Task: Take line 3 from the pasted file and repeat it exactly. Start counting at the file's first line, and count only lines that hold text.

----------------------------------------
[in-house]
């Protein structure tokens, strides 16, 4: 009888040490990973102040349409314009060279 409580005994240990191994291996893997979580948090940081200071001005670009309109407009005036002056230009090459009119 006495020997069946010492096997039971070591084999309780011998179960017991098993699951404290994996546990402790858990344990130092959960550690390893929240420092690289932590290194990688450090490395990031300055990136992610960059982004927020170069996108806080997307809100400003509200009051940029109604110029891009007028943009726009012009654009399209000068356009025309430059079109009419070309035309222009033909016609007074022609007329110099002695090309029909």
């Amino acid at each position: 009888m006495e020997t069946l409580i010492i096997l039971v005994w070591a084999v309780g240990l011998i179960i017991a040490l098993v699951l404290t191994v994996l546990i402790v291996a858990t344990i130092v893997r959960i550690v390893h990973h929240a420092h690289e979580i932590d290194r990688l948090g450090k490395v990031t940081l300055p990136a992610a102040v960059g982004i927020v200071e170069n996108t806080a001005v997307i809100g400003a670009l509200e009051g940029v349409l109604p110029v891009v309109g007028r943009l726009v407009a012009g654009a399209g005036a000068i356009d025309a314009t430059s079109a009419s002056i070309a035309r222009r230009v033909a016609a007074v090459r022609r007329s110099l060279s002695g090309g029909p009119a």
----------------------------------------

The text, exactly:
């Amino acid at each position: 009888m006495e020997t069946l409580i010492i096997l039971v005994w070591a084999v309780g240990l011998i179960i017991a040490l098993v699951l404290t191994v994996l546990i402790v291996a858990t344990i130092v893997r959960i550690v390893h990973h929240a420092h690289e979580i932590d290194r990688l948090g450090k490395v990031t940081l300055p990136a992610a102040v960059g982004i927020v200071e170069n996108t806080a001005v997307i809100g400003a670009l509200e009051g940029v349409l109604p110029v891009v309109g007028r943009l726009v407009a012009g654009a399209g005036a000068i356009d025309a314009t430059s079109a009419s002056i070309a035309r222009r230009v033909a016609a007074v090459r022609r007329s110099l060279s002695g090309g029909p009119a």